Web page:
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   Technology StocksAMD, ARMH, INTC, NVDA


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To: J_F_Shepard who wrote (32627)9/15/2019 10:49:03 PM
From: rzborusa
of 34135
 
I don't have such a high opinion of my opinions and I get along with just about everyone.

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To: J_F_Shepard who wrote (32627)9/15/2019 11:05:47 PM
From: neolib
of 34135
 
Please keep these issues to other boards, I value everyone who posts things about AMD here.

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To: neolib who wrote (32629)9/15/2019 11:34:11 PM
From: rzborusa
of 34135
 
gizmochina.com

But a larger display is not the biggest change Mircosoft is making to the Surface Laptop line. The German tech blog also reports that the 15-inch version of the Surface Laptop 3 will feature an AMD Ryzen processor! This is a big win for Intel’s rival.

So far, three AMD-based models of the 15-inch Surface Laptop 3 have been discovered but the exact chipset powering them are still unknown. There are speculations they may be powered by the Ryzen 3000 series (Ryzen 5 3550H and Ryzen 7 3750H) which powers Honor’s MagicBook Pro Ryzen Edition which was announced early this month.

There is no mention of the 13.5-inch model getting AMD processors, so expect an Intel sticker on that model.

The 15-inch Surface Laptop 3 is rumored to also come with a 4K display with Surface Pen support. We also expect it to have a USB-C port this time.

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To: rzborusa who wrote (32630)9/16/2019 12:11:59 AM
From: neolib
of 34135
 
Thanks for posting, that will be very nice if true. Would be even nicer if they came with 7nm, but that doesn't fit the schedule of Oct 2 I don't think.

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From: Pravin Kamdar9/16/2019 12:30:44 AM
of 34135
 
I find it rather fortuitous for the Saudis to all of a sudden get a huge financial boost in their public offering of their oil fields. Coincidence, or proof of aliens?

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To: neolib who wrote (32631)9/16/2019 12:43:30 AM
From: rzborusa
of 34135
 
So, have to be GF 14/12nm. Fits the larger 15 inch form. Twould be an easy hop to 7nm APU. I mean they probably wouldn't take a half step and stop there.

This is getting interesting.

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From: bit39/16/2019 4:23:23 AM
of 34135
 


NVDA

"Given how dominant Nvidia currently is in the AI training accelerator market, and given how large its chip and software investments in the space remain, it would be a mistake to assume that Cerebras, Intel (INTC - Get Report) or Huawei -- or for that matter, other rivals such as AMD (AMD - Get Report) and Google (GOOGL - Get Report) -- will cause major share losses in the near-term," TheStreet tech columnist Eric Jhonsa wrote last month.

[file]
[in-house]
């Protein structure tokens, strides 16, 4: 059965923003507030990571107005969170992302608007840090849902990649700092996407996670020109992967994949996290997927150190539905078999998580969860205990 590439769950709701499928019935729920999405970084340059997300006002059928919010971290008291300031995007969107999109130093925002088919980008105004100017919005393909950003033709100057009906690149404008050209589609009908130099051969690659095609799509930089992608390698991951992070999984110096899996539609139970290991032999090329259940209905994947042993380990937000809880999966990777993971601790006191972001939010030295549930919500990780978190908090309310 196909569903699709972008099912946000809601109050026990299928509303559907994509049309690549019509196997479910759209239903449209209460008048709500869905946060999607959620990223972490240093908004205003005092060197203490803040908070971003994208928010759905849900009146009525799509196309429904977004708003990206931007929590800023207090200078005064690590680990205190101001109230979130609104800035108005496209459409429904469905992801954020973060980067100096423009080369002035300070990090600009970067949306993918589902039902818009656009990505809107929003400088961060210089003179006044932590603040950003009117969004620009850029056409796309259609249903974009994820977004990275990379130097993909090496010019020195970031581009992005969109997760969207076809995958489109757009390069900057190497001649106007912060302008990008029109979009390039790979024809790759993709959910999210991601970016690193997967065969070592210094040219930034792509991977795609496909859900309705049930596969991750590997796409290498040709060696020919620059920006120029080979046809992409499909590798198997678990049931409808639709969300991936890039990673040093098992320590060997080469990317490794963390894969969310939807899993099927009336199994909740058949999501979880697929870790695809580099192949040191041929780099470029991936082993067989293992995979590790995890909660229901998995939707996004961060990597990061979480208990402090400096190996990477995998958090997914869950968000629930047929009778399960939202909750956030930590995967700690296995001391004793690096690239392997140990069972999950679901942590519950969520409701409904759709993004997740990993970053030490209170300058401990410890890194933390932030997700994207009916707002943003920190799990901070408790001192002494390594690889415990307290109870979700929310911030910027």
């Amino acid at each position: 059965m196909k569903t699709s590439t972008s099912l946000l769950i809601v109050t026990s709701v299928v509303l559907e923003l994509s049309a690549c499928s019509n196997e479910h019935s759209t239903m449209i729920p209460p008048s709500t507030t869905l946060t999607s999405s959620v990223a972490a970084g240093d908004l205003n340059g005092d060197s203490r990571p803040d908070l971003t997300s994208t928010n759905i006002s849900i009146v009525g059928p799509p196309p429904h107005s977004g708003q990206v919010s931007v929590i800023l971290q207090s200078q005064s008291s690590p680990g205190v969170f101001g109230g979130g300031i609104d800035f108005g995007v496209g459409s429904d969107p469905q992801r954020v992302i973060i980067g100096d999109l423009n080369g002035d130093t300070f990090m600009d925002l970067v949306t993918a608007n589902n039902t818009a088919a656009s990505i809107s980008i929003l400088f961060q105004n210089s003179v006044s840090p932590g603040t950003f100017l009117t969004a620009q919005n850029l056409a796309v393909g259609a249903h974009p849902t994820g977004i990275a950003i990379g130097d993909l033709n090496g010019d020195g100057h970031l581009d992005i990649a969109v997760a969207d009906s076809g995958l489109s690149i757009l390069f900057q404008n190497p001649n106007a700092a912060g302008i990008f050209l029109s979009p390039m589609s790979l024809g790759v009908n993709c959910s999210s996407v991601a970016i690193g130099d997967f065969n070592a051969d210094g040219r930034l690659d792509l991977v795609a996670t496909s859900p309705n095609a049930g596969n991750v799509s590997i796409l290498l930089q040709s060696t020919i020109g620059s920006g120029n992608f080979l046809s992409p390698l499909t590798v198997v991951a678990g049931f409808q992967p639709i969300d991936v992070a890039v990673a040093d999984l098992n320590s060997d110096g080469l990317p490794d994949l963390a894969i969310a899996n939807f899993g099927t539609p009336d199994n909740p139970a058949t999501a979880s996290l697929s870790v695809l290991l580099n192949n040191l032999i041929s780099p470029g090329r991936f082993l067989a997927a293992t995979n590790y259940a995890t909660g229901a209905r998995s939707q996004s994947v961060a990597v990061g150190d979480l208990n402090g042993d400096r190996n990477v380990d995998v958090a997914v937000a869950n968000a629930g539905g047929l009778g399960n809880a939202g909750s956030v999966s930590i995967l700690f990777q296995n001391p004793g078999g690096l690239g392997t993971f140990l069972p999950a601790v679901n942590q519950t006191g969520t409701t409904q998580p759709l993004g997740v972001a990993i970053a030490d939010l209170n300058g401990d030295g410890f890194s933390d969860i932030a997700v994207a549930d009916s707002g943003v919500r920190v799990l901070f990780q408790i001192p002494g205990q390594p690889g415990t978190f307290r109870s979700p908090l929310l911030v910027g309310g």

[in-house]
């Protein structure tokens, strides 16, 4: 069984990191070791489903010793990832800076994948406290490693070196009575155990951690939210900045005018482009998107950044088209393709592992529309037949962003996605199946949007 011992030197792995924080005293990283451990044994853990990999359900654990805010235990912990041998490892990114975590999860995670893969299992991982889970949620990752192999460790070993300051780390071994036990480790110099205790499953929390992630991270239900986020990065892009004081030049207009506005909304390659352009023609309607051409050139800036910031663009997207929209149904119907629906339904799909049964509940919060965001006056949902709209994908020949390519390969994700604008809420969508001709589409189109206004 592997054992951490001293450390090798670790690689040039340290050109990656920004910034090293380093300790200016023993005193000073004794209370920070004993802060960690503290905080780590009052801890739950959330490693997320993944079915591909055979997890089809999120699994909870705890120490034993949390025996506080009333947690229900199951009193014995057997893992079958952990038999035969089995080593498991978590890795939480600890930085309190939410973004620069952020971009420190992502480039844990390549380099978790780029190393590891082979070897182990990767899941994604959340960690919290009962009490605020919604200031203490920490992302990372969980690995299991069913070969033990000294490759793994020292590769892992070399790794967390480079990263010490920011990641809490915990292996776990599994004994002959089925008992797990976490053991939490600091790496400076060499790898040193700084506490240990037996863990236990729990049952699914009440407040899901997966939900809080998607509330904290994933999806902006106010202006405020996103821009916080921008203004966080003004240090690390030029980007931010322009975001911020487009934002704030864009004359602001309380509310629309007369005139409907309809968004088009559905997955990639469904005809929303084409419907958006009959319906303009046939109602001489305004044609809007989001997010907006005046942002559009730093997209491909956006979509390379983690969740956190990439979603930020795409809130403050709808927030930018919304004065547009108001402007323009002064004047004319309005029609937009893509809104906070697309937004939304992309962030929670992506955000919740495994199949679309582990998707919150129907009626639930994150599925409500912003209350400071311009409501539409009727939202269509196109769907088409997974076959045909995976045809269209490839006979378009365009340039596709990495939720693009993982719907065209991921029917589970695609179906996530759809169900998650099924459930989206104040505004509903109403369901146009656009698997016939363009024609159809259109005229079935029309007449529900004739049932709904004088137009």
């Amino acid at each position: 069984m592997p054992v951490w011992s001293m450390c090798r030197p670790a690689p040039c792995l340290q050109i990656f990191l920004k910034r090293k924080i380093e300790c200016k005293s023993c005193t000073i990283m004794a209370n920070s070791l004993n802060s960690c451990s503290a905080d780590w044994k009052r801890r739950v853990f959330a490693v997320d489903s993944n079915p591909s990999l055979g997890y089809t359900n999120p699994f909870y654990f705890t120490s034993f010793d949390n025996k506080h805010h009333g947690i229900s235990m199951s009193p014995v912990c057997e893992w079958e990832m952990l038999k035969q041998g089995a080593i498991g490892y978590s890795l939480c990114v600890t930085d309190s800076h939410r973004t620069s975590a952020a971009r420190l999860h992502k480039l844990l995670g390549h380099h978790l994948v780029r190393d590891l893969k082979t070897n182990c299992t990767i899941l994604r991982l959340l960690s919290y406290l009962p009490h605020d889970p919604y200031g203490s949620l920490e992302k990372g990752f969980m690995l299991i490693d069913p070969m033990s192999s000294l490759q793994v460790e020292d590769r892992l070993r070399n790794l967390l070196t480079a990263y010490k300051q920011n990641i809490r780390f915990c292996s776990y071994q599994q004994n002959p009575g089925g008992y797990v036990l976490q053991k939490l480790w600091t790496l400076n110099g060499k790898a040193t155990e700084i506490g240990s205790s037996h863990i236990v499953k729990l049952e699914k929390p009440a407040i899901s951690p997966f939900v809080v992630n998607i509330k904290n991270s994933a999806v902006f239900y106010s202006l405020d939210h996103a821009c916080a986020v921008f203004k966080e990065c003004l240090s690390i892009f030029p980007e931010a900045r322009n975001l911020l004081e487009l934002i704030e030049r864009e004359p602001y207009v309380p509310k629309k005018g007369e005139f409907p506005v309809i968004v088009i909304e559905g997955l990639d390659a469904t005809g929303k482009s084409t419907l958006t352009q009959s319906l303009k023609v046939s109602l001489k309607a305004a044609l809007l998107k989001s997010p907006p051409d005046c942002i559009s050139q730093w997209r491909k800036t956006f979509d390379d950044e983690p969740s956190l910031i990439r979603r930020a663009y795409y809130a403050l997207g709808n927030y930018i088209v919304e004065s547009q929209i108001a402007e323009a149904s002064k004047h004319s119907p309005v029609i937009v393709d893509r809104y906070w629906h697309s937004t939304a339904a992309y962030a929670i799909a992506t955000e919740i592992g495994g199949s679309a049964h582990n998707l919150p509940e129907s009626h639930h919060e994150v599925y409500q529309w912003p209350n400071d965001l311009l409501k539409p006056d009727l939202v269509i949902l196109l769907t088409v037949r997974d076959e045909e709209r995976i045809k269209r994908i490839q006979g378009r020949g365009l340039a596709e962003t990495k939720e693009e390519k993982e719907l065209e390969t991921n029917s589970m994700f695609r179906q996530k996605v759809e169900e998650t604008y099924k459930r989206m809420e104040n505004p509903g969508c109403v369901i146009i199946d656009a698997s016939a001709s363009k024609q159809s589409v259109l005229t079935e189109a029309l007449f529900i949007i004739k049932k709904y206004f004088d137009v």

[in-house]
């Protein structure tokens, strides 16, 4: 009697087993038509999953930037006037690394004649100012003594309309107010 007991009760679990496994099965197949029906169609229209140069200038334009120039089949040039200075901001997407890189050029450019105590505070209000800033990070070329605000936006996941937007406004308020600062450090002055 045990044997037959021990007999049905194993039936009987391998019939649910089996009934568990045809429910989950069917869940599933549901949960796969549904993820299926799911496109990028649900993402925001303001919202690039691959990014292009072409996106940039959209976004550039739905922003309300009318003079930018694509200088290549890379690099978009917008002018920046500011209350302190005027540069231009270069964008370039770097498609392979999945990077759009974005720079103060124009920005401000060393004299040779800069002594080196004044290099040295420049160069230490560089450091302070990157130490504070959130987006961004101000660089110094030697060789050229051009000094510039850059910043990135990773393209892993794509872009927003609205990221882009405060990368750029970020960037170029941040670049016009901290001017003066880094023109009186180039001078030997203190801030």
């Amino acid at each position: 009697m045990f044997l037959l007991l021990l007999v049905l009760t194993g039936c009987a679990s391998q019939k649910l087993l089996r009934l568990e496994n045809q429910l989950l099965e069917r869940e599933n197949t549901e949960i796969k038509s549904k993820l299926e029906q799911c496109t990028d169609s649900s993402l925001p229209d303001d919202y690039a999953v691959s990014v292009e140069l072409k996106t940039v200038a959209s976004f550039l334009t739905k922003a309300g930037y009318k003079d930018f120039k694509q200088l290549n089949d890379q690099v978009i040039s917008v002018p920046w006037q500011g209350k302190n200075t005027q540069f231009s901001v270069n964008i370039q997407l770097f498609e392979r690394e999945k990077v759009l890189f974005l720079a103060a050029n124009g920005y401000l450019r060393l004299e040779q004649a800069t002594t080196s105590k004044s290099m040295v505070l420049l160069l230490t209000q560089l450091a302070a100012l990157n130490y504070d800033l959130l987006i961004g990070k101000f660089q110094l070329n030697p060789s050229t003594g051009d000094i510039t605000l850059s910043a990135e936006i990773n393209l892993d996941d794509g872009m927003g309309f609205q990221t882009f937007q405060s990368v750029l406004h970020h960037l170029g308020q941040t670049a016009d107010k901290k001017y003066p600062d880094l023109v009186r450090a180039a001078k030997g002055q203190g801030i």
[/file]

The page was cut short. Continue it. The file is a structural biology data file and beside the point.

"However, at a time when Nvidia's flagship offering is more than 24 months old, their progress is definitely worth keeping an eye on."

thestreet.com

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To: neolib who wrote (32622)9/16/2019 7:06:12 AM
From: captainfreedom2
of 34135
 
> I think they had AMD at like 795 or so and Intel below 750, but don't recall the exact numbers.

Intel ASP is low because they sell a lot of Atom based CPUs, Xeon D and Bronze, which drive down the average. AMD doesn't compete in that area.

> in that some independent stat outfit claimed AMD's 4Q18 was more like 3-3.5% and when coupled with their $115M that gives an ASP in about the right place.
Hmm... I don't know about that. It's also possible that the analyst, or stats outfit simply made a mistake

Anyways, whatever the ASP of Naples was, the ASP of Rome is going to be a lot higher

> That would be actual info. What they give instead leaves everyone guessing.

Unfortunately, that is deliberate. They feed they info in such a way to make it hard as possible to guess what the ASP and sales figures are.

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To: rzborusa who wrote (32633)9/16/2019 9:17:03 AM
From: neolib
of 34135
 
Well, I suspect that if true and AMD gets these sockets now, its highly predicated on what is coming down the pike for next year. So it probably IS related to 7nm anyway...

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To: captainfreedom2 who wrote (32635)9/16/2019 9:26:03 AM
From: neolib
of 34135
 
Yes it is deliberate. It was about 3 years ago that AMD used to at least report CPU and GPU separately and they were both nearly 100% client, and semi-custom was almost all console, so there was good transparency into the business units.

Then they combined CPU and GPU into C&G and stopped giving any hints as to the relative size. Then with Zen, they put server CPUs under EESC to mask off the relative size of server and console. Then they left data center GPU in with C&G. A few times some analysts have politely pointed out that a different reporting of segments is in order, but so far AMD has resisted. IMHO, the reason is obvious. AMD's segments go through wild gyrations, none of them can show sustained growth over time, so it looks like a very poorly run business. Further if one could have seen how small some of the segments like CPUs got to at their nadir it would look like they were going out of business shortly. CPU's likely got below $200M/qtr around 2016.

Unfortunately, that is deliberate. They feed they info in such a way to make it hard as possible to guess what the ASP and sales figures are.

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